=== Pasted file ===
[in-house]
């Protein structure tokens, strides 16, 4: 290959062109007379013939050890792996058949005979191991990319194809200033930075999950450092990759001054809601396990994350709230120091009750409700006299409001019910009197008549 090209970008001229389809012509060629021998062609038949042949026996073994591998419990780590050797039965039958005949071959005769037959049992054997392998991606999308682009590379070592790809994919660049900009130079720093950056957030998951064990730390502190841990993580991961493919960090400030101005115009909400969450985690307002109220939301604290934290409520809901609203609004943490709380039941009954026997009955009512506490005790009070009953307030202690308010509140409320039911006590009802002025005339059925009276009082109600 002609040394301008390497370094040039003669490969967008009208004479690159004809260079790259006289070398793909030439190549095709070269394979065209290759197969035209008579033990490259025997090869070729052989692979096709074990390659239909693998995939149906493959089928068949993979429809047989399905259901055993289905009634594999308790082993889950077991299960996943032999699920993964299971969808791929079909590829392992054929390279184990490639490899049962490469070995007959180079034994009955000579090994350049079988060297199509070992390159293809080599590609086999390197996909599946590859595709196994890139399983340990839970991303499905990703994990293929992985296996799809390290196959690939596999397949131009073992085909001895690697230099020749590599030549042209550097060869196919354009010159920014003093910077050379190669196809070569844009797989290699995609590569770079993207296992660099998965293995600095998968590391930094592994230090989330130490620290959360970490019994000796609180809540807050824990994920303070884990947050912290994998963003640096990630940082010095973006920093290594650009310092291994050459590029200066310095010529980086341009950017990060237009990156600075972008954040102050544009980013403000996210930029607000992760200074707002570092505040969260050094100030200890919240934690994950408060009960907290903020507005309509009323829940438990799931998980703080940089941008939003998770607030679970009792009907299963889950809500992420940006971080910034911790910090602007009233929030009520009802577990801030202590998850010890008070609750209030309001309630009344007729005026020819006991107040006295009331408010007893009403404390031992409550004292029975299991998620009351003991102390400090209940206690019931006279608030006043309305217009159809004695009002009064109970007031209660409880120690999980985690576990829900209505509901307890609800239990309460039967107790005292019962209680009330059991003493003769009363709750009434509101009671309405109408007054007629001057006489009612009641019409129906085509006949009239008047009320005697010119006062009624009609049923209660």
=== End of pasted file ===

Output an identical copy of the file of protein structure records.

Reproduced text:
[in-house]
């Protein structure tokens, strides 16, 4: 290959062109007379013939050890792996058949005979191991990319194809200033930075999950450092990759001054809601396990994350709230120091009750409700006299409001019910009197008549 090209970008001229389809012509060629021998062609038949042949026996073994591998419990780590050797039965039958005949071959005769037959049992054997392998991606999308682009590379070592790809994919660049900009130079720093950056957030998951064990730390502190841990993580991961493919960090400030101005115009909400969450985690307002109220939301604290934290409520809901609203609004943490709380039941009954026997009955009512506490005790009070009953307030202690308010509140409320039911006590009802002025005339059925009276009082109600 002609040394301008390497370094040039003669490969967008009208004479690159004809260079790259006289070398793909030439190549095709070269394979065209290759197969035209008579033990490259025997090869070729052989692979096709074990390659239909693998995939149906493959089928068949993979429809047989399905259901055993289905009634594999308790082993889950077991299960996943032999699920993964299971969808791929079909590829392992054929390279184990490639490899049962490469070995007959180079034994009955000579090994350049079988060297199509070992390159293809080599590609086999390197996909599946590859595709196994890139399983340990839970991303499905990703994990293929992985296996799809390290196959690939596999397949131009073992085909001895690697230099020749590599030549042209550097060869196919354009010159920014003093910077050379190669196809070569844009797989290699995609590569770079993207296992660099998965293995600095998968590391930094592994230090989330130490620290959360970490019994000796609180809540807050824990994920303070884990947050912290994998963003640096990630940082010095973006920093290594650009310092291994050459590029200066310095010529980086341009950017990060237009990156600075972008954040102050544009980013403000996210930029607000992760200074707002570092505040969260050094100030200890919240934690994950408060009960907290903020507005309509009323829940438990799931998980703080940089941008939003998770607030679970009792009907299963889950809500992420940006971080910034911790910090602007009233929030009520009802577990801030202590998850010890008070609750209030309001309630009344007729005026020819006991107040006295009331408010007893009403404390031992409550004292029975299991998620009351003991102390400090209940206690019931006279608030006043309305217009159809004695009002009064109970007031209660409880120690999980985690576990829900209505509901307890609800239990309460039967107790005292019962209680009330059991003493003769009363709750009434509101009671309405109408007054007629001057006489009612009641019409129906085509006949009239008047009320005697010119006062009624009609049923209660």